Italian Symphony … Roma amor … Pines of Romes

Mendelssohn
Symphony No.4 in A, Op.90 (Italian)
Rossini
La donna del lago – Mura felici … Elena! Oh tu, che chiamo!
La Cenerentola – Nacqui all’affanno, al pianto … Non più mesta
Maxwell Davies
Roma amor
Respighi
Pines of Rome

Vivica Genaux (mezzo-soprano)

BBC Philharmonic
Gianandrea Noseda


Reviewed by: Colin Anderson

Reviewed: 6 August, 2009
Venue: Royal Albert Hall, London

Sir Peter Maxwell DaviesAnyone already familiar with Peter Maxwell Davies’s Roma amor (1998) might have taken a questioning glance at the 37-minute timing given in the Proms prospectus (and again at that duration’s reiteration in the concert programme). In the event Gianandrea Noseda’s conducting of it hovered around the recalled 30 minutes. Furthermore the prospectus’s description of it as a “serenade” seemed wide of the mark for a piece that suggests (in the first of the three movements), and to quote the composer, “the bloodiness of Ancient Rome, the corruption and cruelty of the Papacy, and the enigma of 20th-century Fascism: it is abrupt and violent.”

Scored for a large orchestra (including harp, celesta, organ, five trumpets, four trombones, two tubas, two contrabass bassoons, contrabass clarinet and a generous array of percussion), Roma amor can be sinister, sinewy, fantastical, beguiling, atmospheric and comic, the composer (sometimes with Ivesian overlays) as story-teller and picture-postcard illustrator as well as musically uncompromising (some of the searing climaxes could be transplanted into one of his demanding symphonies) and touching.

Gianandrea NosedaThis wide range of styles maybe doesn’t add up (however recognisably ‘Max’ all of the gestures may now be, as well as his trademark use of plainsong). However, Roma amor is an attractive collage (one inspired when Max returned to Rome in the 1990s having studied there forty years earlier with Goffredo Petrassi) and incident packed. The performance, with Sir Peter in attendance, was impressively secure, the many solos confidently taken, that for viola opening the nocturnal second movement reminding of the corresponding part of Vaughan Williams’s A London Symphony, and a figure in the celesta that occurs in the first movement could be easily worked into ‘Neptune’ from Holst’s The Planets!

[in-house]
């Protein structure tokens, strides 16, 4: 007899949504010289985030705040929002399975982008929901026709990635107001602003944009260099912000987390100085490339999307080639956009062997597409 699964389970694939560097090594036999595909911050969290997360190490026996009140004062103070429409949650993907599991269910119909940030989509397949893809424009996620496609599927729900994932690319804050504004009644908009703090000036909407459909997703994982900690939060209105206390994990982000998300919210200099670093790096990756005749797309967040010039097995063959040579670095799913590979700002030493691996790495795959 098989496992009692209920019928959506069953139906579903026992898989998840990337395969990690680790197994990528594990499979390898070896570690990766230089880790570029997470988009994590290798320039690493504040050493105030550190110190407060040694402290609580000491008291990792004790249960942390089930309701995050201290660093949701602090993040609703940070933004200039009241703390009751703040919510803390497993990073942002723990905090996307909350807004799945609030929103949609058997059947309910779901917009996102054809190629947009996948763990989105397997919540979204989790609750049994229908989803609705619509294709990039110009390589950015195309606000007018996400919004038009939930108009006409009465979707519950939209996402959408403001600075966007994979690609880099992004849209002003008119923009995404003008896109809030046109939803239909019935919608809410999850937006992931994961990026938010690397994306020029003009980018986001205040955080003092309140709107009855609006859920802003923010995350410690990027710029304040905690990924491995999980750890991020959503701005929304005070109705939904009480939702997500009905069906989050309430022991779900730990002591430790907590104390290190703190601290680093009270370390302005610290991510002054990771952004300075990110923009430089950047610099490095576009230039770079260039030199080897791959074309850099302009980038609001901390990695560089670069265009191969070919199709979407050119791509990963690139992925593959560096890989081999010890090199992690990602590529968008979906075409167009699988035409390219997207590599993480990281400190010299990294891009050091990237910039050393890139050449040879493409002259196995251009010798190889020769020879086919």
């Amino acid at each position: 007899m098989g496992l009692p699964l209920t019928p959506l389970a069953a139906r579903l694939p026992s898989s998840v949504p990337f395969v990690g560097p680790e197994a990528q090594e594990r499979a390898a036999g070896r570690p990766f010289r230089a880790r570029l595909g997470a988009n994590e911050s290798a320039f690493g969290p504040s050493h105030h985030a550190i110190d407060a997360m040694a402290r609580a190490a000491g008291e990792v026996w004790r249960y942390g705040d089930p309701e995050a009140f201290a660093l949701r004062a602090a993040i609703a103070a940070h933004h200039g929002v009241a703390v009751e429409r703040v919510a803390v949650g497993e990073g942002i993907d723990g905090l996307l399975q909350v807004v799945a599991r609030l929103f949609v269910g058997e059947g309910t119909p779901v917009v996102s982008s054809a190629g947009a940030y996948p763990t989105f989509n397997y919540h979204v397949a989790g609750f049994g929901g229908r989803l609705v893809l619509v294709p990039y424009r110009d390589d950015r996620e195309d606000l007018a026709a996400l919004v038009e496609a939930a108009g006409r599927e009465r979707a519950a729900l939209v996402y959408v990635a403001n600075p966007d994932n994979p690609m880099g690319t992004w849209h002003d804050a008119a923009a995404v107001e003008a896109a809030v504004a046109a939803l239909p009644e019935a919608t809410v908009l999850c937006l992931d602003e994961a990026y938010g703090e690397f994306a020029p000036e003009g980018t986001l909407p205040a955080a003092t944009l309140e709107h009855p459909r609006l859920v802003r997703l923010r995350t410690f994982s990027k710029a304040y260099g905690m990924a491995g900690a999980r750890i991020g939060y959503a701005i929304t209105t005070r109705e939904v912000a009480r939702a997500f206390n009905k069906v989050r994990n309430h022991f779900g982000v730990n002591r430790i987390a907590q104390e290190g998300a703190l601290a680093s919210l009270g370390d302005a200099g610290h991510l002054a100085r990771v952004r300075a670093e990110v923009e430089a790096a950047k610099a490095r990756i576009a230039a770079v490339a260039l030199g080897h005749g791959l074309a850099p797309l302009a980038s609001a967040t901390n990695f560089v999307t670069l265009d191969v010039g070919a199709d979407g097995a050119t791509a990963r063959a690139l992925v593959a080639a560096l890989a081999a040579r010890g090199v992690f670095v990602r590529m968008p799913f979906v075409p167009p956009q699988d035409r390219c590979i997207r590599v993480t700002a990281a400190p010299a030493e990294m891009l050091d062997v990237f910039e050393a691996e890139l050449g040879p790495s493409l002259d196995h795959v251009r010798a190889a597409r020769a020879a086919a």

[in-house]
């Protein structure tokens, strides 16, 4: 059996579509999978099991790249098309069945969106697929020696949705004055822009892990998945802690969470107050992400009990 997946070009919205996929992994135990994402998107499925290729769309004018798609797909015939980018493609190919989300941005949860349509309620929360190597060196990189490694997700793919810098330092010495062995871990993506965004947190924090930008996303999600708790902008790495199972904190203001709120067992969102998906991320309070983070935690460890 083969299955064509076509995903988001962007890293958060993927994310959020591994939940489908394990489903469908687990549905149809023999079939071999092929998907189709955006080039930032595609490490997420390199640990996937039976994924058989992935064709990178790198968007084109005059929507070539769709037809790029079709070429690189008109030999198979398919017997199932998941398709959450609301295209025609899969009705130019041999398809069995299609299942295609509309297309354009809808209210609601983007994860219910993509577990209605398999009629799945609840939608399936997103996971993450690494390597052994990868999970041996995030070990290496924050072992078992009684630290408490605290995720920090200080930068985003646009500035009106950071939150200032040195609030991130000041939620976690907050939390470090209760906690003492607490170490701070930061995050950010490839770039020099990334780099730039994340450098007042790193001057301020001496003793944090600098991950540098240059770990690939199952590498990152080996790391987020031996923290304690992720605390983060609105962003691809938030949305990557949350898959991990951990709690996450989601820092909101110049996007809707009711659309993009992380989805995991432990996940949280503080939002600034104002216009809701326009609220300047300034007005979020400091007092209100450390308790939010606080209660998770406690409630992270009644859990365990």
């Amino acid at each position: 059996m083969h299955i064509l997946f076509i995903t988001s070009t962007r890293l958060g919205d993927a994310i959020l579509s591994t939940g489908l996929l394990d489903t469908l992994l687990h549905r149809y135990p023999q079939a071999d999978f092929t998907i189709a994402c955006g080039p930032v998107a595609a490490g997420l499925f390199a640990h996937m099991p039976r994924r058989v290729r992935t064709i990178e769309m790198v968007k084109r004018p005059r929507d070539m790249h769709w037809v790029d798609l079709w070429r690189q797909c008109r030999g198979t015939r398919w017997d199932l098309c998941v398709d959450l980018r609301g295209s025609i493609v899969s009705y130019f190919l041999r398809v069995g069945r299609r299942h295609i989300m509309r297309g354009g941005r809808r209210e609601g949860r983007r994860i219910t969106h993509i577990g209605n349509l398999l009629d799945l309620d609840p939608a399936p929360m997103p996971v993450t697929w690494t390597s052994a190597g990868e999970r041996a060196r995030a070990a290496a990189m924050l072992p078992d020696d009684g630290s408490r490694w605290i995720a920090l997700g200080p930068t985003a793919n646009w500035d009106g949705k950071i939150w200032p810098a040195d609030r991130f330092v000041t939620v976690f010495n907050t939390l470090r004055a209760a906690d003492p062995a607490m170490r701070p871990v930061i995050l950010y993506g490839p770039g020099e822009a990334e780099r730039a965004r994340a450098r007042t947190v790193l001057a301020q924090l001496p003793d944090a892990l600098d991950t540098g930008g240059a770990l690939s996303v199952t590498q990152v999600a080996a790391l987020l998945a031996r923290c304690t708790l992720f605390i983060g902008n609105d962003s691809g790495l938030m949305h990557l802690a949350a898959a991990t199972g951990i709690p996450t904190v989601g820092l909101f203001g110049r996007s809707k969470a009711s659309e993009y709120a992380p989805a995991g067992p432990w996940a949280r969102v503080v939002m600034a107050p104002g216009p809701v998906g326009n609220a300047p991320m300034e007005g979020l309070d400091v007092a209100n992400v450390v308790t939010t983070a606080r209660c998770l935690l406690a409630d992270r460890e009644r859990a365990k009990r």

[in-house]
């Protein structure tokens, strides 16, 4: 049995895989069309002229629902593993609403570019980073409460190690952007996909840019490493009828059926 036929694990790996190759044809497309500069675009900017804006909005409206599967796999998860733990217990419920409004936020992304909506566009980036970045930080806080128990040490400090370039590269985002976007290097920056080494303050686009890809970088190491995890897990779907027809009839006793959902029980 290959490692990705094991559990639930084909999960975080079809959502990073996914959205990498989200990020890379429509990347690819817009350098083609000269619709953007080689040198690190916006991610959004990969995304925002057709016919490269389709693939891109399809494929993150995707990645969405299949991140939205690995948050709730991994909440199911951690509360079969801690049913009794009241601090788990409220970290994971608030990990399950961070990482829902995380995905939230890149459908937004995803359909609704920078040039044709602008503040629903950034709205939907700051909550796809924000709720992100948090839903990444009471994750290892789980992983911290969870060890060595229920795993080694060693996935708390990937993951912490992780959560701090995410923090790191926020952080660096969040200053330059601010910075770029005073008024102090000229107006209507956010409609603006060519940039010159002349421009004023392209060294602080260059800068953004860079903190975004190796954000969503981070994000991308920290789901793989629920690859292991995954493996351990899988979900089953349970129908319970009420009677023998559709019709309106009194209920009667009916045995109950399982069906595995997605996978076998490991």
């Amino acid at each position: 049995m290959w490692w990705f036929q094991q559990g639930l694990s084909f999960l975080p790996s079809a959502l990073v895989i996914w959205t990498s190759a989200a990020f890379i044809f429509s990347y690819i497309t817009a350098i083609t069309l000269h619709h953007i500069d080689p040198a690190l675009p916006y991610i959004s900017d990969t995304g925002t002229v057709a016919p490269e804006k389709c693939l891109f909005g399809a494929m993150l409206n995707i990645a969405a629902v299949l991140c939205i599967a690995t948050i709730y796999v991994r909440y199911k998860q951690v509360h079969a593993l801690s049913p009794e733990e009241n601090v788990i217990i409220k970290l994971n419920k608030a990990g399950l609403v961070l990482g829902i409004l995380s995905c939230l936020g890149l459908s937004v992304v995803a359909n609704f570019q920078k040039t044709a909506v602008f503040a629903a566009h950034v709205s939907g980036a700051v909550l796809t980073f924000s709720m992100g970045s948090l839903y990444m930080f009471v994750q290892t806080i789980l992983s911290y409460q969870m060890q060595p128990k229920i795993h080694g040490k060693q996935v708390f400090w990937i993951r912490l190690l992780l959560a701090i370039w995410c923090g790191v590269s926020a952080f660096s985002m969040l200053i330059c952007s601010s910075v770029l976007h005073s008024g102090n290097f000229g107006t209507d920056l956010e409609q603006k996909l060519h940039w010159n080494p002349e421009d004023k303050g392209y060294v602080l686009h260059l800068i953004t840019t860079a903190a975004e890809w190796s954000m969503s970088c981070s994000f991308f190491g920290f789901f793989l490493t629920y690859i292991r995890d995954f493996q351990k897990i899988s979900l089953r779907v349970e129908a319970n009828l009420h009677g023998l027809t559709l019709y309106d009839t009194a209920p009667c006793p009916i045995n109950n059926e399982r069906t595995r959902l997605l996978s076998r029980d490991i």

This Italy-centred concert had begun with Mendelssohn’s ‘Italian’ Symphony and was hard-driven in the outer movements (the usually-welcome repeat of the first-movement exposition here proving a mixed blessing) in which machine-like accuracy allowed little room for expressive flexibility (and not all details made it through clearly enough), the middle movements faring better, the second one appropriately shadowy in its tread, the third taking some while (until the da capo in fact) to find its elegance, but with some lovely horn- and flute-playing in the central section.

Pines of Rome was ebullient and suggestive (and left in no doubt Respighi’s fabulous orchestration) and included wonderfully sensitive solos from a trumpeter (off-stage) and from clarinettist John Bradbury, the recorded nightingale also chirruping magically from on-high and far-away. However, the Royal Albert Hall organ (which had been finely registered and balanced in Roma amor) now took on a domination in its brief appearances that tipped the scales too much to its pipes, far too loud, and aggressive-sounding, and detracting from the whole, the final section (as the ghostly legions of Ancient Rome march the Appian Way) not implacable enough, and, with extra brass – as supplied by musicians of the Royal Northern College of Music – too self-consciously spectacular.

Vivica Genaux. Photograph: Virgin Classics/Harry HeleotisIf the London weather was inclement (to say the least, but it probably rains heavily for hours on end in Rome, too), then inside the Royal Albert Hall it was time for vocal fireworks, not that Alaska-born Vivica Genaux seeks attention despite her remarkable precision and immaculate delivery of decoration and rhythmic divisions; such technical bravura is but a means to an end, here vivid characterisation and variety, adapting to the ‘trouser-role’ of Malcolm and then to the put-upon Cenerentola, Genaux bringing presence, dramatic weight and delightful projection to her portrayals, beautifully accompanied, too, with clarity, dexterity and a twinkle in the eye.

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